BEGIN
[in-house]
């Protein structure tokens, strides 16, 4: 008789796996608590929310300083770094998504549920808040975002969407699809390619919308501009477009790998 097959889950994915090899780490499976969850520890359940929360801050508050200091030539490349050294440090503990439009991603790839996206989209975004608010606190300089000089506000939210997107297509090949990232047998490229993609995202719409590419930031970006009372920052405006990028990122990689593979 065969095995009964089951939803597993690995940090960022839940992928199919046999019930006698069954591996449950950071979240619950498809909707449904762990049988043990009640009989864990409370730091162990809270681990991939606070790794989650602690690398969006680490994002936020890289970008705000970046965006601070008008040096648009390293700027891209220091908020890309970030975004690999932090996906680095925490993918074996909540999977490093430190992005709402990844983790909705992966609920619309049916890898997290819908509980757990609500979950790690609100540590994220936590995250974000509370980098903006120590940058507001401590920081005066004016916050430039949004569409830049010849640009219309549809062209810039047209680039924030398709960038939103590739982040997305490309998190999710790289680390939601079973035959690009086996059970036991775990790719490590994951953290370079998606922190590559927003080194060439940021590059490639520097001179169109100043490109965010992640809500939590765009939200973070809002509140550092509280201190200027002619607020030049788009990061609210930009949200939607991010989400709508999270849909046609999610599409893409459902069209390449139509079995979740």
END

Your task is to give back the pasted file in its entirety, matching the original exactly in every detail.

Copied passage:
[in-house]
């Protein structure tokens, strides 16, 4: 008789796996608590929310300083770094998504549920808040975002969407699809390619919308501009477009790998 097959889950994915090899780490499976969850520890359940929360801050508050200091030539490349050294440090503990439009991603790839996206989209975004608010606190300089000089506000939210997107297509090949990232047998490229993609995202719409590419930031970006009372920052405006990028990122990689593979 065969095995009964089951939803597993690995940090960022839940992928199919046999019930006698069954591996449950950071979240619950498809909707449904762990049988043990009640009989864990409370730091162990809270681990991939606070790794989650602690690398969006680490994002936020890289970008705000970046965006601070008008040096648009390293700027891209220091908020890309970030975004690999932090996906680095925490993918074996909540999977490093430190992005709402990844983790909705992966609920619309049916890898997290819908509980757990609500979950790690609100540590994220936590995250974000509370980098903006120590940058507001401590920081005066004016916050430039949004569409830049010849640009219309549809062209810039047209680039924030398709960038939103590739982040997305490309998190999710790289680390939601079973035959690009086996059970036991775990790719490590994951953290370079998606922190590559927003080194060439940021590059490639520097001179169109100043490109965010992640809500939590765009939200973070809002509140550092509280201190200027002619607020030049788009990061609210930009949200939607991010989400709508999270849909046609999610599409893409459902069209390449139509079995979740």